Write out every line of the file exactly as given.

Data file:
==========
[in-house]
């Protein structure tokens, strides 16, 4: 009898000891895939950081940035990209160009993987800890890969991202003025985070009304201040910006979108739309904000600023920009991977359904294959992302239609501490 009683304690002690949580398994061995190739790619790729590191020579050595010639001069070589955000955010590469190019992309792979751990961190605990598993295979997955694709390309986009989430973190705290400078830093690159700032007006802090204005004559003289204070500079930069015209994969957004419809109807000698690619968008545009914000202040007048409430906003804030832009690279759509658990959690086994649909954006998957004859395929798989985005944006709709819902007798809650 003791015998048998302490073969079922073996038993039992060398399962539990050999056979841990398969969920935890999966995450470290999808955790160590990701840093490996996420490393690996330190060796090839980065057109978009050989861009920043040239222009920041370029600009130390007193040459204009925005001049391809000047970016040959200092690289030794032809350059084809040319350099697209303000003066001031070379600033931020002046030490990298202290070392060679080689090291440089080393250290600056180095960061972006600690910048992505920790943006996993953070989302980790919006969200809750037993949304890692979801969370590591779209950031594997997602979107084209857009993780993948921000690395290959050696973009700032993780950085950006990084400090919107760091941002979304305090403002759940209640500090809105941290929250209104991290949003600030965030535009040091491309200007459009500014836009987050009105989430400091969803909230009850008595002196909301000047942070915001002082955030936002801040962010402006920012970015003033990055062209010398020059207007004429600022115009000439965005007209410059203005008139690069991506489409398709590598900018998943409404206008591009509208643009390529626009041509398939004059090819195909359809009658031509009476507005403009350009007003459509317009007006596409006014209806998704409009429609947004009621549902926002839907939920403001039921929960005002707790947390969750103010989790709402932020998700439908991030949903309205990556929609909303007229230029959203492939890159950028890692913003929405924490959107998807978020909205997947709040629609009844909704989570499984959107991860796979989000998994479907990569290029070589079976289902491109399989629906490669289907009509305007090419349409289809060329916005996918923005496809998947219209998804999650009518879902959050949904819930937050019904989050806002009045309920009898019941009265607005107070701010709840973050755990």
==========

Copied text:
[in-house]
């Protein structure tokens, strides 16, 4: 009898000891895939950081940035990209160009993987800890890969991202003025985070009304201040910006979108739309904000600023920009991977359904294959992302239609501490 009683304690002690949580398994061995190739790619790729590191020579050595010639001069070589955000955010590469190019992309792979751990961190605990598993295979997955694709390309986009989430973190705290400078830093690159700032007006802090204005004559003289204070500079930069015209994969957004419809109807000698690619968008545009914000202040007048409430906003804030832009690279759509658990959690086994649909954006998957004859395929798989985005944006709709819902007798809650 003791015998048998302490073969079922073996038993039992060398399962539990050999056979841990398969969920935890999966995450470290999808955790160590990701840093490996996420490393690996330190060796090839980065057109978009050989861009920043040239222009920041370029600009130390007193040459204009925005001049391809000047970016040959200092690289030794032809350059084809040319350099697209303000003066001031070379600033931020002046030490990298202290070392060679080689090291440089080393250290600056180095960061972006600690910048992505920790943006996993953070989302980790919006969200809750037993949304890692979801969370590591779209950031594997997602979107084209857009993780993948921000690395290959050696973009700032993780950085950006990084400090919107760091941002979304305090403002759940209640500090809105941290929250209104991290949003600030965030535009040091491309200007459009500014836009987050009105989430400091969803909230009850008595002196909301000047942070915001002082955030936002801040962010402006920012970015003033990055062209010398020059207007004429600022115009000439965005007209410059203005008139690069991506489409398709590598900018998943409404206008591009509208643009390529626009041509398939004059090819195909359809009658031509009476507005403009350009007003459509317009007006596409006014209806998704409009429609947004009621549902926002839907939920403001039921929960005002707790947390969750103010989790709402932020998700439908991030949903309205990556929609909303007229230029959203492939890159950028890692913003929405924490959107998807978020909205997947709040629609009844909704989570499984959107991860796979989000998994479907990569290029070589079976289902491109399989629906490669289907009509305007090419349409289809060329916005996918923005496809998947219209998804999650009518879902959050949904819930937050019904989050806002009045309920009898019941009265607005107070701010709840973050755990």